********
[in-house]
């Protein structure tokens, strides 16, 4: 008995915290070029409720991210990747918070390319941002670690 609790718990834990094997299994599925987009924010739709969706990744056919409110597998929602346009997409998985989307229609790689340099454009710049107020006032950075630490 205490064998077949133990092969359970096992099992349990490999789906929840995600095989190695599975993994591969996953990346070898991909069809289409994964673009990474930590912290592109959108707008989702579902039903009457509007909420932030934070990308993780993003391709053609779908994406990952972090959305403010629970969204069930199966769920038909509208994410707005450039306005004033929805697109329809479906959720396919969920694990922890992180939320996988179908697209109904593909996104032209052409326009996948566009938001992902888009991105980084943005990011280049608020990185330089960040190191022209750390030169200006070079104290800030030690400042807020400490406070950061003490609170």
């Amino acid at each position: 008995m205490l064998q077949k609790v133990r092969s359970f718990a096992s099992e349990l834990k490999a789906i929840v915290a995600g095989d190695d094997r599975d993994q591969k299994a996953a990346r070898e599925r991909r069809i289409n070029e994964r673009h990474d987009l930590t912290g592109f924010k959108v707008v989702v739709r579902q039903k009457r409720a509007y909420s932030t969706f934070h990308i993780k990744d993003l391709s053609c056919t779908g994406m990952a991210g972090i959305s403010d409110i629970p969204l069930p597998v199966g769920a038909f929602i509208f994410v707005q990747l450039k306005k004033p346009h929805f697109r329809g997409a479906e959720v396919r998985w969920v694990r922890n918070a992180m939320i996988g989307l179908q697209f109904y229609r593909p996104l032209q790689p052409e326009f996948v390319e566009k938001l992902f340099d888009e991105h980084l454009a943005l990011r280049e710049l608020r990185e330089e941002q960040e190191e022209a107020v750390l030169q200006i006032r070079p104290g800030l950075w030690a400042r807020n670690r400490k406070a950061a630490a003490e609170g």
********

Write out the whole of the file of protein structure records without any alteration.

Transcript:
[in-house]
């Protein structure tokens, strides 16, 4: 008995915290070029409720991210990747918070390319941002670690 609790718990834990094997299994599925987009924010739709969706990744056919409110597998929602346009997409998985989307229609790689340099454009710049107020006032950075630490 205490064998077949133990092969359970096992099992349990490999789906929840995600095989190695599975993994591969996953990346070898991909069809289409994964673009990474930590912290592109959108707008989702579902039903009457509007909420932030934070990308993780993003391709053609779908994406990952972090959305403010629970969204069930199966769920038909509208994410707005450039306005004033929805697109329809479906959720396919969920694990922890992180939320996988179908697209109904593909996104032209052409326009996948566009938001992902888009991105980084943005990011280049608020990185330089960040190191022209750390030169200006070079104290800030030690400042807020400490406070950061003490609170």
């Amino acid at each position: 008995m205490l064998q077949k609790v133990r092969s359970f718990a096992s099992e349990l834990k490999a789906i929840v915290a995600g095989d190695d094997r599975d993994q591969k299994a996953a990346r070898e599925r991909r069809i289409n070029e994964r673009h990474d987009l930590t912290g592109f924010k959108v707008v989702v739709r579902q039903k009457r409720a509007y909420s932030t969706f934070h990308i993780k990744d993003l391709s053609c056919t779908g994406m990952a991210g972090i959305s403010d409110i629970p969204l069930p597998v199966g769920a038909f929602i509208f994410v707005q990747l450039k306005k004033p346009h929805f697109r329809g997409a479906e959720v396919r998985w969920v694990r922890n918070a992180m939320i996988g989307l179908q697209f109904y229609r593909p996104l032209q790689p052409e326009f996948v390319e566009k938001l992902f340099d888009e991105h980084l454009a943005l990011r280049e710049l608020r990185e330089e941002q960040e190191e022209a107020v750390l030169q200006i006032r070079p104290g800030l950075w030690a400042r807020n670690r400490k406070a950061a630490a003490e609170g």